Yestermorrow’s 6-week Natural Building Certificate is a unique course of study providing hands-on exploration of earthen and natural elements and the means by which they can be used to create structures and shelter. From the design and planning stages through the finishing touches, students will gain comfort and experience working with straw, wood, clay, sand, stone, water, and lime as they design, erect, shape, sculpt, and detail the walls, roofs, and floors that enclose healthy, comfortable, and low-impact living spaces. The program includes an Introduction to Natural Building, as well as segments on Insulative Natural Wall Systems, Thermally Massive Natural Wall Systems, Natural Plasters, Advanced Plaster Techniques, Earthen Floors, Natural Paints & Finishes, and will conclude with individual practicum projects and presentations. The Natural Building Certificate provides the opportunity to develop a range of natural building skills for owner-builders and aspiring professional natural builders alike.

This course is available to Sterling students through our partnership with Yestermorrow Design/Build School. For more information about Sterling’s partnership with Yestermorrow please visit this page.

Woodworking Certificate Program (Yestermorrow)

Yestermorrow’s 11-week Woodworking Certificate program gives amateurs and aspiring professionals a solid grounding in woodworking and furnituremaking techniques, led by Yestermorrow’s talented and nationally recognized faculty.  Skills learned in the Certificate program include design and drafting, wood selection and preparation, joinery, traditional hand skills, sharpening, power tool techniques, and finishing. The curriculum has a strong focus on the integration of design in the woodworking process, part of Yestermorrow’s core philosophy of design/build.

The Certificate begins with an analysis of trees and the wood they produce, an overview of felling and milling practices, and an introduction to the tactile essence of working with green wood. The program then moves into the realm of Cabinetry, in which students become oriented to the tools of the woodshop and basic principles of wood movement and layout. Additional program segments include Beginning Furnituremaking, Green Ladderback Chairs, Joinery, Boxmaking, Care & Repair of Shop Machines, Design/Build Process, Intermediate Furniture Techniques, and Wood Finishes. The program culminates in a two-week studio where each student will design and build a piece of his or her own choosing.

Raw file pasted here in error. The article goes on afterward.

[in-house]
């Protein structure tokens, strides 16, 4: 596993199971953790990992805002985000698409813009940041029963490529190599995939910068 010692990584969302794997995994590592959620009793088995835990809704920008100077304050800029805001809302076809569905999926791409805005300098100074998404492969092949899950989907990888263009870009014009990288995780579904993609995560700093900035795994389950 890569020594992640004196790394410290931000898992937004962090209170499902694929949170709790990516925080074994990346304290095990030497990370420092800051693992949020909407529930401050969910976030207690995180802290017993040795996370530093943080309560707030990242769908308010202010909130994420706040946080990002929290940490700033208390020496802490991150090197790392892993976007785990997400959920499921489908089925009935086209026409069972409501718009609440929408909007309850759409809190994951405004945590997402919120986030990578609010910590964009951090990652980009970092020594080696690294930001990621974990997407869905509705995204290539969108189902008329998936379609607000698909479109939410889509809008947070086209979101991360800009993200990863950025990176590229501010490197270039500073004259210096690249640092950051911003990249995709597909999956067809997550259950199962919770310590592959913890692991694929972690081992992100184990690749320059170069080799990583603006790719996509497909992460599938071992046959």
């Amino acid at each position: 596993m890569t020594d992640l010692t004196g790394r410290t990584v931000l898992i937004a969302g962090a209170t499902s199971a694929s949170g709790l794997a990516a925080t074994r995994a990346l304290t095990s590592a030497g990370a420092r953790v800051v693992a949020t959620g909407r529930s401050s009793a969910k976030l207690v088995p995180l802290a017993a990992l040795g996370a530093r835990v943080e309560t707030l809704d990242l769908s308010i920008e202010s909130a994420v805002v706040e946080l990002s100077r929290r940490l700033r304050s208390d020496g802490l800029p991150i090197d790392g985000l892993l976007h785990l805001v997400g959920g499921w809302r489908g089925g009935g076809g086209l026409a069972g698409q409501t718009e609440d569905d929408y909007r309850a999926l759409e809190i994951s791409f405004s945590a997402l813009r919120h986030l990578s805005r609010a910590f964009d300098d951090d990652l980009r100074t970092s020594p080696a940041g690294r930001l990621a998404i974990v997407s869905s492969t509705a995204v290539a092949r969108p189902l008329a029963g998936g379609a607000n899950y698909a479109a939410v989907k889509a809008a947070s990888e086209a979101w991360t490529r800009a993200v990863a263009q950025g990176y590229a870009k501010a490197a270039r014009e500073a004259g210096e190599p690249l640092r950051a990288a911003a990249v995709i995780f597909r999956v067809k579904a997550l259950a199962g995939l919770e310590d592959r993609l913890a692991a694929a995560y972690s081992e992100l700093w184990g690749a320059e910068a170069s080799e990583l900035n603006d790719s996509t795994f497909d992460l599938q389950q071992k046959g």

This course is available to Sterling students through our partnership with Yestermorrow Design/Build School. For more information about Sterling’s partnership with Yestermorrow please visit this page.

Research in Tropical Ecosystems: San Salvador Bahamas (Global Field Study)

Research in Tropical Ecosystems is a Sterling College field study program in which students have the opportunity to diversify their northern Sterling experience with an intensive field course in a tropical region.

 

 

 

 

kevin dean entering caveThis research oriented course builds on research skills learned at Sterling College and allows students to implement these skills in a tropical ecosystem. Partnering with local biological research stations and the local community, Sterling students have the opportunity to explore the impacts of land use on a tropical watershed and the coral reef. Tropical Ecosystems and Culture (NS 304) is offered during the fall semester and is recommended but not required for participation in this field study program.